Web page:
The absolute viscosity (m) is defined as the shearing stress for a unit rate of change of velocity. It has the units of Newton-sec per metre squared in the SI system. The shearing stresses are proportional to the ratio of absolute viscosity to density, called kinematic viscosity.

Viscosity (the ability to flow) is a property of fluids (both liquids and gases) treated under the heading of rheology. The work rheology derives from the Greek “rheos” meaning flow.

Between two layers of fluid flowing at different speeds, a tan­gential resistance, a shear stress, is developed because of mo­lecular effects. We say that the shear stress is caused by the in­ternal friction of the fluid or conversely that the fluid transmits shear forces by reason of its internal friction.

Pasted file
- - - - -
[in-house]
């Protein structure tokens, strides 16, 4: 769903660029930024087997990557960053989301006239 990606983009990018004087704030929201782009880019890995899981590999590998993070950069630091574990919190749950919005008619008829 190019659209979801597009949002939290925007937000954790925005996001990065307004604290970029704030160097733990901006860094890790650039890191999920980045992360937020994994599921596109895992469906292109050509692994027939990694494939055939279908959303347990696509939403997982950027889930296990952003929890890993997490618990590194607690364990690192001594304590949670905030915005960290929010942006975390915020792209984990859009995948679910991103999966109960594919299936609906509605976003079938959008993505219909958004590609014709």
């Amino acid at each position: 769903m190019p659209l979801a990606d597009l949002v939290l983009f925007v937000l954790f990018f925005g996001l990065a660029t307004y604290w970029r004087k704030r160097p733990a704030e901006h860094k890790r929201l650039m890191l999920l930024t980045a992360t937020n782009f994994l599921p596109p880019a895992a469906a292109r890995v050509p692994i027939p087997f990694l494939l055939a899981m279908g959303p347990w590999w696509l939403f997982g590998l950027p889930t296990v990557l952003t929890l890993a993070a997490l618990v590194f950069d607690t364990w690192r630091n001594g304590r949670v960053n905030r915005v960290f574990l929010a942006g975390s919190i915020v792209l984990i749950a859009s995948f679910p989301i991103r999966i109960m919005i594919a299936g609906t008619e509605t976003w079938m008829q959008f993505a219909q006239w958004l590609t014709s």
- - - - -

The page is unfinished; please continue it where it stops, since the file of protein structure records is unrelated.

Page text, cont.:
A liquid in motion is continuously deformed by the effects of these shear forces. The magnitude of the stress depends on the rate of shear deformation and the sluggishness of the liquid,

I. e. the viscosity.

Viscosity is defined for flow in layers, laminar flow, by Newton’s law of viscosity and is illustrated diagrammatically in Figure 2.1.

T=h— Equ2.2



T = shear stress (N/m2)

H = dynamic viscosity (kg/ms)

Av = change in viscosity (m/s)

Ay = distance between layers (m)

In viscous flow equations the dynamic viscosity divided by the density of the liquid is given the symbol v. This parameter is called kinematic viscosity.

V = — Equ2.3



V = kinematic viscosity (m2/s)

= dynamic viscosity (kg/ms)

P = density (kg/m3)

The SI unit for kinematic viscosity is 1 m2/s.

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